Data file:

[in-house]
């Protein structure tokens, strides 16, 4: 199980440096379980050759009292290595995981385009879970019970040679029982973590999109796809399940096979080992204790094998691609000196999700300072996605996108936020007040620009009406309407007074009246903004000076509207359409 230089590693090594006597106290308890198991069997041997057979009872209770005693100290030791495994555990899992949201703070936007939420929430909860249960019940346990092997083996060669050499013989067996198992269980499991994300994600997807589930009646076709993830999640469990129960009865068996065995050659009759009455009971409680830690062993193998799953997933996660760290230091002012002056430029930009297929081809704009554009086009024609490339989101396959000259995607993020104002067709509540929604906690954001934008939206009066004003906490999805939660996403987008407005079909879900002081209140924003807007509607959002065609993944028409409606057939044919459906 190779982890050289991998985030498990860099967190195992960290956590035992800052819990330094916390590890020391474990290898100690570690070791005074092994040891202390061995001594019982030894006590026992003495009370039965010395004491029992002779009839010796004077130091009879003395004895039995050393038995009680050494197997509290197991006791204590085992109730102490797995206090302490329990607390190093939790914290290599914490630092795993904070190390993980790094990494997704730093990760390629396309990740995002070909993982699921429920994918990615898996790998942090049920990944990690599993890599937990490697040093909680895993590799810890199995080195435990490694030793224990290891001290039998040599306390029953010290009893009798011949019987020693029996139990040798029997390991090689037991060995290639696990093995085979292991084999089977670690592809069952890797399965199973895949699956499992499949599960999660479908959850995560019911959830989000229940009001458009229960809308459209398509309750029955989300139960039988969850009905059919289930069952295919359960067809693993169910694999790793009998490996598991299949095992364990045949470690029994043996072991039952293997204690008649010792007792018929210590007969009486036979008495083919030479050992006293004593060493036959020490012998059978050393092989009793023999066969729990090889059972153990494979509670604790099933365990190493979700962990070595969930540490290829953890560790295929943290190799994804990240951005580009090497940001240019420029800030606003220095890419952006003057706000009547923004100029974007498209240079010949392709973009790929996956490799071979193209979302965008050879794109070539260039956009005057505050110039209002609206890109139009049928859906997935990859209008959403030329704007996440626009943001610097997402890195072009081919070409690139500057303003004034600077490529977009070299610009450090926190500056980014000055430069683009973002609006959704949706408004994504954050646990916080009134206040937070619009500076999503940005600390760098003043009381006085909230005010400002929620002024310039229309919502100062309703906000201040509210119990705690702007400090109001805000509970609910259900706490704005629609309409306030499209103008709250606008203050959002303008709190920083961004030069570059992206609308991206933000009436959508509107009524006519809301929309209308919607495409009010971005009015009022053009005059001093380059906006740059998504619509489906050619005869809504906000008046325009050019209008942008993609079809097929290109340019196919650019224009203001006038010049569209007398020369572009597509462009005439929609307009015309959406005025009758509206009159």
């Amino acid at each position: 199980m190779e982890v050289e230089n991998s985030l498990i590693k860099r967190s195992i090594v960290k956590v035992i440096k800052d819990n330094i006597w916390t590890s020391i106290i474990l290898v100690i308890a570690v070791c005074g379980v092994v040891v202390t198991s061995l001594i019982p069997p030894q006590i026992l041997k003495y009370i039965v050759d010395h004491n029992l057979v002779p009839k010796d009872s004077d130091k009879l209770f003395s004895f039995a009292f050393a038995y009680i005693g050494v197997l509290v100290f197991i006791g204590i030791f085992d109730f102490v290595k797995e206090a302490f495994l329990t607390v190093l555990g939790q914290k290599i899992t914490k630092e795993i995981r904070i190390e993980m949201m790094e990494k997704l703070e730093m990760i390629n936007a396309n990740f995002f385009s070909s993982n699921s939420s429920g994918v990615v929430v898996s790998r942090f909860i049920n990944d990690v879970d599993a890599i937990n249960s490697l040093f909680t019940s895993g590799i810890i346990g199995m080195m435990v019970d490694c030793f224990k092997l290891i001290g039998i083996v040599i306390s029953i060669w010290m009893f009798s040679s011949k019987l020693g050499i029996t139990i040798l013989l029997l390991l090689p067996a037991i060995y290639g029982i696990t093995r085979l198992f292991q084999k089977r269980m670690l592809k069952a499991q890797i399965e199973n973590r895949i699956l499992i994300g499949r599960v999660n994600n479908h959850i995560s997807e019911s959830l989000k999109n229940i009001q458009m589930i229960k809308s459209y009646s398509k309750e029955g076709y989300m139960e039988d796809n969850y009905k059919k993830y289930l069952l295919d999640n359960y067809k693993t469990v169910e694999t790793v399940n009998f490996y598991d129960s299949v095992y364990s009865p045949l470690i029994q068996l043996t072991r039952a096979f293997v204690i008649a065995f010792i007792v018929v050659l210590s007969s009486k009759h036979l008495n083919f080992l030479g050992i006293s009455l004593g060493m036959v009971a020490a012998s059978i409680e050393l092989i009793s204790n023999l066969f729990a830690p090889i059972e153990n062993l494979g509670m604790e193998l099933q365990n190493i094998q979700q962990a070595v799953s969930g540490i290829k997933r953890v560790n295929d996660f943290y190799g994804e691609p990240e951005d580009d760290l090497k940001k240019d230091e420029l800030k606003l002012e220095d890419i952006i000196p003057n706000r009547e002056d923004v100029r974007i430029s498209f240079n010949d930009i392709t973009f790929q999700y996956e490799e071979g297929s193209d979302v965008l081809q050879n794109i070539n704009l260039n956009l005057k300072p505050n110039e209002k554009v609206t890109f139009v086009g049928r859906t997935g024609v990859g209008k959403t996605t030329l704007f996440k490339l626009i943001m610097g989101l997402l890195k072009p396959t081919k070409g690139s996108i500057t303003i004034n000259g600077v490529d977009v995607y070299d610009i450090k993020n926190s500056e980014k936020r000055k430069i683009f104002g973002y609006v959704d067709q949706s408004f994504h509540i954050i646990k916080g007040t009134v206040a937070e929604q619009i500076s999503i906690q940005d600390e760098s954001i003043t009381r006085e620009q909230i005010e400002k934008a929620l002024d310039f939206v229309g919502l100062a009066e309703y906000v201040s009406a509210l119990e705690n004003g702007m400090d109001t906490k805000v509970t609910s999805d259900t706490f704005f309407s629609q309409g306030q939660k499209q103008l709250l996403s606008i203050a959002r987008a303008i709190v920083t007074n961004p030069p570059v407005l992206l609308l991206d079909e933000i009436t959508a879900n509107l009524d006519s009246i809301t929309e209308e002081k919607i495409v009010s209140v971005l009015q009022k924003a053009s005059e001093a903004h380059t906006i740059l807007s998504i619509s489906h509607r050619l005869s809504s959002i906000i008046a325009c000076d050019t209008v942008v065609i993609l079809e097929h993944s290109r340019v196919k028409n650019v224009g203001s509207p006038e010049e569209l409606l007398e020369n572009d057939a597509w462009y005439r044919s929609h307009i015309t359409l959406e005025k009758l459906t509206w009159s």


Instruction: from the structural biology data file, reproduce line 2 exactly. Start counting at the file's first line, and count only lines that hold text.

């Protein structure tokens, strides 16, 4: 199980440096379980050759009292290595995981385009879970019970040679029982973590999109796809399940096979080992204790094998691609000196999700300072996605996108936020007040620009009406309407007074009246903004000076509207359409 230089590693090594006597106290308890198991069997041997057979009872209770005693100290030791495994555990899992949201703070936007939420929430909860249960019940346990092997083996060669050499013989067996198992269980499991994300994600997807589930009646076709993830999640469990129960009865068996065995050659009759009455009971409680830690062993193998799953997933996660760290230091002012002056430029930009297929081809704009554009086009024609490339989101396959000259995607993020104002067709509540929604906690954001934008939206009066004003906490999805939660996403987008407005079909879900002081209140924003807007509607959002065609993944028409409606057939044919459906 190779982890050289991998985030498990860099967190195992960290956590035992800052819990330094916390590890020391474990290898100690570690070791005074092994040891202390061995001594019982030894006590026992003495009370039965010395004491029992002779009839010796004077130091009879003395004895039995050393038995009680050494197997509290197991006791204590085992109730102490797995206090302490329990607390190093939790914290290599914490630092795993904070190390993980790094990494997704730093990760390629396309990740995002070909993982699921429920994918990615898996790998942090049920990944990690599993890599937990490697040093909680895993590799810890199995080195435990490694030793224990290891001290039998040599306390029953010290009893009798011949019987020693029996139990040798029997390991090689037991060995290639696990093995085979292991084999089977670690592809069952890797399965199973895949699956499992499949599960999660479908959850995560019911959830989000229940009001458009229960809308459209398509309750029955989300139960039988969850009905059919289930069952295919359960067809693993169910694999790793009998490996598991299949095992364990045949470690029994043996072991039952293997204690008649010792007792018929210590007969009486036979008495083919030479050992006293004593060493036959020490012998059978050393092989009793023999066969729990090889059972153990494979509670604790099933365990190493979700962990070595969930540490290829953890560790295929943290190799994804990240951005580009090497940001240019420029800030606003220095890419952006003057706000009547923004100029974007498209240079010949392709973009790929996956490799071979193209979302965008050879794109070539260039956009005057505050110039209002609206890109139009049928859906997935990859209008959403030329704007996440626009943001610097997402890195072009081919070409690139500057303003004034600077490529977009070299610009450090926190500056980014000055430069683009973002609006959704949706408004994504954050646990916080009134206040937070619009500076999503940005600390760098003043009381006085909230005010400002929620002024310039229309919502100062309703906000201040509210119990705690702007400090109001805000509970609910259900706490704005629609309409306030499209103008709250606008203050959002303008709190920083961004030069570059992206609308991206933000009436959508509107009524006519809301929309209308919607495409009010971005009015009022053009005059001093380059906006740059998504619509489906050619005869809504906000008046325009050019209008942008993609079809097929290109340019196919650019224009203001006038010049569209007398020369572009597509462009005439929609307009015309959406005025009758509206009159």